of adults particular condition in the community and the causes of
this distribution
Treatment: Treatment:
1. According to diagnosis and dependent on resources of 1. According to the community diagnosis and depending on
patient and the medical institutions/insurance eligibility resources of the health service system
2. Intervention, usually follows on the patient seeking care for 2. Intervention on basis of survey findings often before any
illness or health advice illness is notified or recognized
Continuing observation: Continuing surveillance:
Evaluation of treatment success and patient’s progress, Surveillance of health state of community and ensuring
sometimes for further diagnostic workup continuing action to address stated health goals

cariology, periodontology, and microbiology to provide “What is the matter with the patient?” “What can I do for
the substance framework for many of its activities in the patient?” “What will be the outcome?”. The especially
relation to oral health promotion and prevention. curious dentist will ask “Why did it happen?” as a precursor
Nevertheless traditional non-dental disciplines such as to understanding causation and prevention. It seems
epidemiology, sociology, psychology, finance, economics, important to emphasize that looking at one self-referred
and political science also provide much of the knowledge patient and a community are complementary activities
base for understanding the relationships on which even though the inferences drawn from these activities
community dentistry focuses. It is especially the relations may differ. As illustrated in the Table 5 the methods
to and the use of the non-dental disciplines that have applied by the general practitioner to individuals and by
often given community dentistry a ‘mysterious’ or the community dentist to a population group are
‘different’ image in the dental profession. For many philosophically identical and parallel in sequence. On
practicing dentists, carrying out dentistry is not political, it both sides, we follow a systematic path to identify the
is health care, helping other people. If a discipline makes health challenges represented by the patient and by the
a special effort to uncover untraditional relationships or community. The important differences relate to the
to point out real inequities in society in relation to dental character of the populations being studied. Patients
care, we are transgressing the undrawn boundaries seeking care have usually defined their dental care needs
for dental activities. It is exactly these perspectives of themselves, whereas few populations have the ability
community dentistry that make it valuable and expand to express a demand to have a community diagnosis
our understanding of how we can help improve the health established. Rarely will the general practitioner be able
of the population. to validly generalize patterns of disease or systematic
trends in his patient group, because it is not a random
Population—individual approach or representative selection of people. In contrast, the
community dentist attempts to select a population
The author has worked in community dentistry for group for study that will represent the general population
more than 30 years and has often come across the attitude in order to generalize findings or recommendations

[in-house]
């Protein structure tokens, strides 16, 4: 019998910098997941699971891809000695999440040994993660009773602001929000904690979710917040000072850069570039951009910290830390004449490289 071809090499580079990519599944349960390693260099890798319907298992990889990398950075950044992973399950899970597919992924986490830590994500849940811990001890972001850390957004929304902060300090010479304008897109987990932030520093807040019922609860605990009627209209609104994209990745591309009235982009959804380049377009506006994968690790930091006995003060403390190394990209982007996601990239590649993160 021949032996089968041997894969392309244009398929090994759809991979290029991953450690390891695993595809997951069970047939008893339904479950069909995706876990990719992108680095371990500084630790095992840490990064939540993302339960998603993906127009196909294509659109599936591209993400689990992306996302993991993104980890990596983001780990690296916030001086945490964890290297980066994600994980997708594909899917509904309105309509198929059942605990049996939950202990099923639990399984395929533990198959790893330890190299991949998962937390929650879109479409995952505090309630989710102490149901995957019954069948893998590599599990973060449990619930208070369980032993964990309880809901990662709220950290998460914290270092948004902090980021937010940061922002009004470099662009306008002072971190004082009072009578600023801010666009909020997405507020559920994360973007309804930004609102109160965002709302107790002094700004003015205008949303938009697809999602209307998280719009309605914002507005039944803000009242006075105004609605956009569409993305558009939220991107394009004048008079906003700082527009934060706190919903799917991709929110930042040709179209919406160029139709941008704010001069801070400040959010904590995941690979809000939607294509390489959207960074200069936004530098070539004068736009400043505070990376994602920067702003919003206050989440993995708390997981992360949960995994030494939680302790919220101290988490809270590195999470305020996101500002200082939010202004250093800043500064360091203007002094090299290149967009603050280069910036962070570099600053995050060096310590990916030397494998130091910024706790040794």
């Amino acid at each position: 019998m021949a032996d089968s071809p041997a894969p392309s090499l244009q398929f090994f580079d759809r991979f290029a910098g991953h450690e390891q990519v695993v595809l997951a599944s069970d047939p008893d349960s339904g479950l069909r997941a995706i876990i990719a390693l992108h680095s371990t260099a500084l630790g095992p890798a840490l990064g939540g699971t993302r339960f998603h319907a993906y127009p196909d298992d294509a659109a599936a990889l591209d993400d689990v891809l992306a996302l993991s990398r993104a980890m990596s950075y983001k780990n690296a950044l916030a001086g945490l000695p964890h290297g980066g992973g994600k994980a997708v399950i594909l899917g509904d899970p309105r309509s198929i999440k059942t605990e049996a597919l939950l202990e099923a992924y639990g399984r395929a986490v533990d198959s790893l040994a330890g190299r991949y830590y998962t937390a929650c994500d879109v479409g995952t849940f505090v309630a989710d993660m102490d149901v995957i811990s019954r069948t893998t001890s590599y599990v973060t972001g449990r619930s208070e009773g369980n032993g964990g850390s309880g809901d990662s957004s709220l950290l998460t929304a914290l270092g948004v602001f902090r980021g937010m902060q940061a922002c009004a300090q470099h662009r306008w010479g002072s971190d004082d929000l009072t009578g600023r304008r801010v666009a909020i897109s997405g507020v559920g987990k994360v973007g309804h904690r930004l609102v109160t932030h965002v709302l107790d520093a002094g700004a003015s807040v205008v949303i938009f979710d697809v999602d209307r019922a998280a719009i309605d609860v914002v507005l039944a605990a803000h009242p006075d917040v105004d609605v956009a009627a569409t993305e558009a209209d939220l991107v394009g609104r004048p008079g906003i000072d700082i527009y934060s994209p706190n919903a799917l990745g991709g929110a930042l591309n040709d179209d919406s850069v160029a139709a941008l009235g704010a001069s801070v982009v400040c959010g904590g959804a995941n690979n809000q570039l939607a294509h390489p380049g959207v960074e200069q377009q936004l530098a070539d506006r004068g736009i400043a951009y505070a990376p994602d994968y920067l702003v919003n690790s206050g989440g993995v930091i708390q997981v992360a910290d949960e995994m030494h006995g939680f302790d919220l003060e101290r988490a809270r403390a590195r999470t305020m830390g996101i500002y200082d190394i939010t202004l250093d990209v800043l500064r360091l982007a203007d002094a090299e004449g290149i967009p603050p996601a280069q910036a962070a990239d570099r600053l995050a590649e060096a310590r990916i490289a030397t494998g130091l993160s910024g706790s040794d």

from colleagues that we use foreign concepts from from the study. Similarly, the community dentist will
general practitioners and that our methods are different approach a total population with an oral health
and irrelevant. For most people, dental care in the promotion or clinical preventive program rather than
community describes a service that meets the demands identifying each individual’s needs and demands.
of individuals who turn to a practitioner or clinic for
dental treatment or advice. The dentist will often ask The really interesting challenge arises in the translation

80 Hong Kong Dent J Vol 2 No 2 December 2005

Community dentistry—role and current issues

of the findings from population studies or observations to effects in adults are lower tooth extraction rates due to
the individual as part of practicing evidence-based caries and an increasing number of remaining teeth with
dentistry. If we are able to identify general risk factors at the expected increase in demand for dental maintenance,
a population level, for instance by demonstrating that risk for later periodontal disease, and often demands
smoking is an important risk factor for the development for high-tech solutions, such as implants, when a tooth is
of periodontal disease, can this risk factor approach lost. On a global scale, community dentists partially
be then applied to the individual? Rose, a British predicted this development in the 1970s and 1980s, and
epidemiologist and philosopher, presented this as the there was considerable concern that developing countries,
“prevention paradox” that states that “a preventive measure with their resources for oral health even more limited
that brings large benefits to the community offers little to than those of developed countries, would show a repetition
each participating individual” 6. With respect to prevention of the unfortunate oral disease cycle seen in the western
of dental caries, considerable debate is taking place as to world. This has not yet happened, although this may
whether a high-risk approach that targets individuals or a only be because descriptive population oral health